When planning a home's thermal environment, one frequently encounters the phrase "passive design". The basic approach of passive design is to maximize the use of natural energy by planning architectural designs so that one doesn't need to rely on equipment to create a good thermal environment. The "active design" approach relies heavily on equipment and requires high insulation and airtight housing. It is challenging to use zero energy, i.e. using solar power and fuel cell storage for air-conditioning. Until 10 years ago, there had been a debate on whether passive or active design is better. Currently, the most common approach utilizes a mixture of both types of designs. Apart from high insulation, airtightness, and the creation of a heat barrier, it is as important to maintain a stable temperature throughout the house. Traditional Japanese homes use materials that have low thermal capacity (apart from mud walls), such as wood and paper, making homes easily heated and cooled. The current trend is to build homes with high thermal capacity, which can be achieved by using high insulation materials and reinforced concrete construction with a heat barrier coating. By constructing a high thermal capacity home, a comfortable environment can be maintained for a longer period by circulating only the minimum volume of hot or cool air throughout the home. A home with a comfortable temperature, neither too hot nor too cold, achieved with the least amount of energy consumption possible should be the housing trend of the future.


N Residence

The N residence is located in a residential area of Moriya city, Ibaraki prefecture. The north side of the land abuts a rich green promenade. The south side, across the front road, is where the other residences are located. An architect, Satoshi Irei, planned a two-story wooden building approximately 6.9m high, which is comparatively low against the surrounding residence. The main spaces, such as the living room and dining room are situated on the first floor, with a terrace at the southeast side. The large opening connecting the dining room and terrace has 3 layers of different wooden doors: a louver door, a pear glass door, and a shoji screen door. The layered doors are retractable to create openness, but still maintain privacy and security. Irei considered the thermal environment too. An aerial heat collection solar system called "Soyokaze" was installed for air conditioning. This system collects heat through a glass panel placed on top of the roof. It works as a heater by circulating the warmed air inside and ventilates at the same time. There is a wood-burning stove on the first floor. The home's hot-water supply is created by an "ENE・FARM" household use fuel cell. A pleasant home, in perfect harmony with its surroundings, was created by combining modern equipment with historic touches, and by planning the size and layout of the building through careful analysis of the surrounding environment.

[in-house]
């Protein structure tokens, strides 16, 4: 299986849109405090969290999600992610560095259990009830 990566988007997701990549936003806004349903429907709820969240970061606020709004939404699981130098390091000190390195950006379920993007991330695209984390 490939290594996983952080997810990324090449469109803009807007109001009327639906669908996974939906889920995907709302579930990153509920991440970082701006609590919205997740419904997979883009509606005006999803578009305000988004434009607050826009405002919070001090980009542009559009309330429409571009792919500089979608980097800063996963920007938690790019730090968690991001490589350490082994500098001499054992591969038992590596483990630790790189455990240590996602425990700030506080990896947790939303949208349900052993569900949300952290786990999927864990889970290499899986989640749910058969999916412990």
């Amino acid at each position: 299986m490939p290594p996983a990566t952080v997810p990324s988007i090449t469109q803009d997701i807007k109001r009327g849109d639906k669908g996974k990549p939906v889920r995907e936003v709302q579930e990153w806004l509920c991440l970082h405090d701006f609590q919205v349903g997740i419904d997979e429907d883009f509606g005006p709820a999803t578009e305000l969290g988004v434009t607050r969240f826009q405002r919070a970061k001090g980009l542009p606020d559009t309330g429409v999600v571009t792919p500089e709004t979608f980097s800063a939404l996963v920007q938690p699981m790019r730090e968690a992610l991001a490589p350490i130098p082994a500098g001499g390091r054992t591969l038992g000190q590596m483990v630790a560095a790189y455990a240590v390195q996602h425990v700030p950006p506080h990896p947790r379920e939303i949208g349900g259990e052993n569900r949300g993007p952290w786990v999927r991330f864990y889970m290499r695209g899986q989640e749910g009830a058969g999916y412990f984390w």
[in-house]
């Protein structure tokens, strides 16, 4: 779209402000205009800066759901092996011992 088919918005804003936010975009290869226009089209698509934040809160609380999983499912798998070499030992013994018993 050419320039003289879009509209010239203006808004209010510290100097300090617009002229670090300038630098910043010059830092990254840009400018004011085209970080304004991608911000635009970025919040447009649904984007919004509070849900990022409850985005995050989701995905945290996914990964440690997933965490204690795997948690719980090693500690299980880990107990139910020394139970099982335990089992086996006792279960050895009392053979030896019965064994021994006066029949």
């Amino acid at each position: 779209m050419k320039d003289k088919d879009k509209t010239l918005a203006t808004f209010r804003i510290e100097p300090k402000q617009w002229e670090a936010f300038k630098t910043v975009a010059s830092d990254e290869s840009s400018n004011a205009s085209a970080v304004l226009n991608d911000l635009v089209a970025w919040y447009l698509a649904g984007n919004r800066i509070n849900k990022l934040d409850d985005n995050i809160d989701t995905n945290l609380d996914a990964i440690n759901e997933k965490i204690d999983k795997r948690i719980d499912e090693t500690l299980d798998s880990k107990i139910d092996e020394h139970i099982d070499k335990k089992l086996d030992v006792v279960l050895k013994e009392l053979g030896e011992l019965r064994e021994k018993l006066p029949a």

Known for its exquisite sewing techniques, the Italian furniture brand "arketipo" creates high-quality items that are similar to made-to-order items. The brand started in 1982 as a small family business that made only sofas. In the later 2000s, they created various items, such as tables and sideboards, which were made by the hands of well-trained craftsman. The brand gradually gained a reputation for having reliable technology. In 2011, arketipo became a subsidiary of "cattelan italia", an Italian furniture brand. Lorenzo Cattelan, the son of the founder of cattelan italia became its CEO and art director. Without losing the exquisite craftsman technology, he built up the brand's luxurious and elegant style.
One of the attractions of arketipo is the high-quality leather, which is tanned in the traditional method of Toscana in Italy, using botanical tannin. Both the leather and the fabric have nuanced variations in color. In addition, the delicate and detailed designs like the button tufts and beautiful stitches created by arketipo's team of sewing specialists are another attraction for many customers. The polyurethane foam used for the sofa cushions is finely tuned to match each design. Further, the concentration, shape, and methods selected for pasting keeps the sofas maximally comfortable while remaining pleasant to the touch.


About no.85